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Westminster residents satisfied with quality of life, focused on safety, seeking public transportation

The Westminster City Hall at Emerald Hill is pictured on Monday, March 30, 2015.

Westminster residents think their city is a good place to live and does a nice job with snow removal. They would like to have more access to public transportation, however. And while they want to see improvements to the old Wakefield Valley golf course, they don’t want a tax hike to fund it.

The city conducted a quality of life survey and found the area on-benchmark with other municipalities across the nation. Residents over age 55, people who live in detached housing and homeowners tended to feel more favorably than other survey respondents.


The city discussed the survey results at the Mayor and Common Council meeting Monday night, Sept. 23. The presentation will be included with the minutes from the meeting on the city’s website,

The key findings from the survey that city staff highlighted were: “Westminster residents enjoy a high quality of life and strong sense of community. Mobility presents an area of opportunity, with public transportation as a focus. Residents generally feel safe but place a high importance on safety as a future focus of the City.”


The survey was first mailed to 1,600 randomly selected households in Westminster and they could reply by mail or online. Of those, 386 completed the survey, making about a 25% response rate. Those who self-selected to take the survey — 135 total — were not included in the numbers presented Monday.

The National Research Center was contracted to send out the survey and they used the National Community Survey model. Their database was used to compare results against those from more than 600 communities.

Results were weighted to reflect the overall community demographics.

Two-thirds of residents surveyed said their quality of life was excellent or good, which is similar to the national benchmark, City Administrator Barbara Matthews said during the presentation.

The survey broke down three sections to survey “Community Characteristics,” “Governance” and “Participation.”

To asses community characteristics, participants rated more than 40 features of the city. Of those, almost all were similar to the national benchmark. Three were ranked lower than the national benchmark: overall feeling of safety, ease of travel by public transportation and openness and acceptance toward people of diverse backgrounds.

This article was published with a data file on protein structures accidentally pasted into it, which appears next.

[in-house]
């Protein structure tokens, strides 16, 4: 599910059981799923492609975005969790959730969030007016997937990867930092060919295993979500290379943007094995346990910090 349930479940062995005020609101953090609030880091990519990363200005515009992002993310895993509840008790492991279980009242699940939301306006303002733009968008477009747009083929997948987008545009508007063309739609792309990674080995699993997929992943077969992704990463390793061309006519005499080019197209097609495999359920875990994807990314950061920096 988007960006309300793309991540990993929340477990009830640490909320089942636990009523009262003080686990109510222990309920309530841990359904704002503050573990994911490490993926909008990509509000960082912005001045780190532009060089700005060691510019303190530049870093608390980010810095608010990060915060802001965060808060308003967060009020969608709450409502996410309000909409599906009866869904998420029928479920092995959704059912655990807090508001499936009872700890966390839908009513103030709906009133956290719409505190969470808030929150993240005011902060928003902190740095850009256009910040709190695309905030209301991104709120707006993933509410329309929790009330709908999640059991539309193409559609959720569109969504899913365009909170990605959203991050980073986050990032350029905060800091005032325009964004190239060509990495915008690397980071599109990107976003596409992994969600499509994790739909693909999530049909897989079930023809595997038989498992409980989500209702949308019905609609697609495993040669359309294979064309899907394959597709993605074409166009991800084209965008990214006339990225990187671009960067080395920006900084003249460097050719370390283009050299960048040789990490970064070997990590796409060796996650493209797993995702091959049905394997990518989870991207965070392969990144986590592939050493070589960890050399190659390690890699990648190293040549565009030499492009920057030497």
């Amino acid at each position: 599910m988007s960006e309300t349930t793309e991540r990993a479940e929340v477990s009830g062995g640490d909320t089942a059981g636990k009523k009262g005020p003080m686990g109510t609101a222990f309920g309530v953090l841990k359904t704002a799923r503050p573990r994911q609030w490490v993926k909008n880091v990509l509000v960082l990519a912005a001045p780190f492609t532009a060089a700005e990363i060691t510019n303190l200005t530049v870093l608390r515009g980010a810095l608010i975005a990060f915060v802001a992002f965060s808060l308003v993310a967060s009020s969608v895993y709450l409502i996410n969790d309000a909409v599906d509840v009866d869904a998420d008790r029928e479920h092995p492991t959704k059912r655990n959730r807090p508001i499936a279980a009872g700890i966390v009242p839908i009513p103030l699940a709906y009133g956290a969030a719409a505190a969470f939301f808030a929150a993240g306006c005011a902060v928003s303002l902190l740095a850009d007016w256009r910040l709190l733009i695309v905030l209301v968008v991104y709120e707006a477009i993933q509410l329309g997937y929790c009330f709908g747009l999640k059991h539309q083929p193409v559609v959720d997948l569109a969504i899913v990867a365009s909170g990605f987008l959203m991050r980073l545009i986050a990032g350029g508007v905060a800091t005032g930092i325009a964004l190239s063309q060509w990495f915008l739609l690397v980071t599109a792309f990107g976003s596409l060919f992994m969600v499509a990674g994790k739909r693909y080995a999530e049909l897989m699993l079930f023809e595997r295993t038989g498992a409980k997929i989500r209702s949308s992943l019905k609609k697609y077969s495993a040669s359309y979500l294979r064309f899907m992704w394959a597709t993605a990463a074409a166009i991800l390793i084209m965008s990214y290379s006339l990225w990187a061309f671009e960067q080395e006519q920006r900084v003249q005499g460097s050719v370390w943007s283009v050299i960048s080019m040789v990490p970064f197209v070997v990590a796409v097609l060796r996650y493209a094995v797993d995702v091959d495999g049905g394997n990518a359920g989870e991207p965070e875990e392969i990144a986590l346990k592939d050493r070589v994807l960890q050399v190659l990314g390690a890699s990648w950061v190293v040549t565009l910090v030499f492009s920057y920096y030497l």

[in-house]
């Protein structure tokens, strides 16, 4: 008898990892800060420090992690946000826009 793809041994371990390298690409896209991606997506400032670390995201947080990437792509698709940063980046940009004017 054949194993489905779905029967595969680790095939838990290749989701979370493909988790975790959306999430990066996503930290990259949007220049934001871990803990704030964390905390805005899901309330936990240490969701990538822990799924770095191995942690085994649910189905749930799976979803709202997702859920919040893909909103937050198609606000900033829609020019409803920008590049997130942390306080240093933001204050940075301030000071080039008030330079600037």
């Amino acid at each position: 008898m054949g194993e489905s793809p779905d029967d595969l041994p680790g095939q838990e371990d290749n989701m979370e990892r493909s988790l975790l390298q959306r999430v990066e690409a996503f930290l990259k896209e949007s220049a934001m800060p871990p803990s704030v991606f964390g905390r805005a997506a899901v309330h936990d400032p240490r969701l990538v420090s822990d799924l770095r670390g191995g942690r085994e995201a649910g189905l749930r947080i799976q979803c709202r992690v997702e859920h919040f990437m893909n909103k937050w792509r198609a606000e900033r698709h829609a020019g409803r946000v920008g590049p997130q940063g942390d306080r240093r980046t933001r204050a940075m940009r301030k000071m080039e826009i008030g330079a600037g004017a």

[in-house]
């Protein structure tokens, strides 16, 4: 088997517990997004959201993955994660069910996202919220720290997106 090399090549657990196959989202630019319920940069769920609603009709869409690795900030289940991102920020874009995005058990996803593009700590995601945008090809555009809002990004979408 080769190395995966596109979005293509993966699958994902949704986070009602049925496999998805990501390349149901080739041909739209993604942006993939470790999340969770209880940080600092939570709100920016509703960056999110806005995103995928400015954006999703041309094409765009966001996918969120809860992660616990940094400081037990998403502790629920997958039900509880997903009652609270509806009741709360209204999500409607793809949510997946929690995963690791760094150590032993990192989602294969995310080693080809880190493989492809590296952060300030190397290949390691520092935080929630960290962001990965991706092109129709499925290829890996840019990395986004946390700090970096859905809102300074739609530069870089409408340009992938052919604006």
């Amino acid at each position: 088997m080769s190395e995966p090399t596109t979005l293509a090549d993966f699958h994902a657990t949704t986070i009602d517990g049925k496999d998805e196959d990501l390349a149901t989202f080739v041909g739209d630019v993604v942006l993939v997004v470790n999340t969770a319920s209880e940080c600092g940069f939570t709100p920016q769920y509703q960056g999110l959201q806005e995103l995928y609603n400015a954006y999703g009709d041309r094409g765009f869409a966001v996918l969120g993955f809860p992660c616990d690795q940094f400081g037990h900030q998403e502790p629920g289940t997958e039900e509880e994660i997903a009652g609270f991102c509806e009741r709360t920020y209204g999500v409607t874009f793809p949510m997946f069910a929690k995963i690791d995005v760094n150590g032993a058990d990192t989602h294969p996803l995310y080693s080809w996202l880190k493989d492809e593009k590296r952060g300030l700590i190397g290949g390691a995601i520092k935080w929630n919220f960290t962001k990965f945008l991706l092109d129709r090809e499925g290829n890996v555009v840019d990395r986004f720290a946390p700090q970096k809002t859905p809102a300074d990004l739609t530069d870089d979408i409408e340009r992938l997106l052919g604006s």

Three out of four respondents rated the city city as an excellent or good place to live with 90% responding that they feel safe in their neighborhood during the day and 80% saying they feel safe downtown during the day.

Matthews said the city reached out to the National Research Center about those results and was told that type of response can often come from a need for more communication about crime prevention efforts.


In the governance category, residents rated services and amenities in the city. Of the more than 30 questions, most were again rated near the national benchmark. Snow removal in the city was rated higher than in other communities nationally. Crime prevention, bus or transit services and drinking water were rated lower.

The overall quality of city services was rated as excellent or good by 75% of residents and 70% gave high marks to the overall quality of customer service provided by city employees. Both ratings were close to the national benchmark.

The participation category, Matthews said, is a way that a city can see how it is tapping into its most valuable resource — its residents.

Of more than 30 activities and behaviors, Westminster residents rated at or near the national benchmark for all but five.

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Westminster residents are less likely than most to use public transportation rather than driving, less likely to carpool, less likely to use community recreation centers, less likely to read or watch local news and more likely to report housing cost stress.

Sixty percent felt favorably about the sense of community in Westminster and 70% would recommend living in the city and plan to remain there. Matthews reported that both of these ratings are similar to the national benchmark.


To customize the survey, Westminster also asked a few questions specific the city.

In regards to the city-owned Wakefield Valley property, the majority of respondents were in favor of making enhancements including reconfiguration/improvement of the trail system, renovation of buildings as community spaces and or the addition of shelters and pavilions. The survey found that the level of support for these enhancements dropped significantly if a tax increase would be required in order to complete them.

The survey found that citizens’ most widely-used sources to get information about the city of Westminster were the city’s website and word of mouth. The least-used were the Nextdoor app and homeowner’s association communications.

No geographic area of the city had consistently higher or lower ratings.

After reviewing the results, the mayor and members of the council agreed that they should seek to put the survey out again in two or three years so they can begin comparing against their own past results as well as national benchmarks.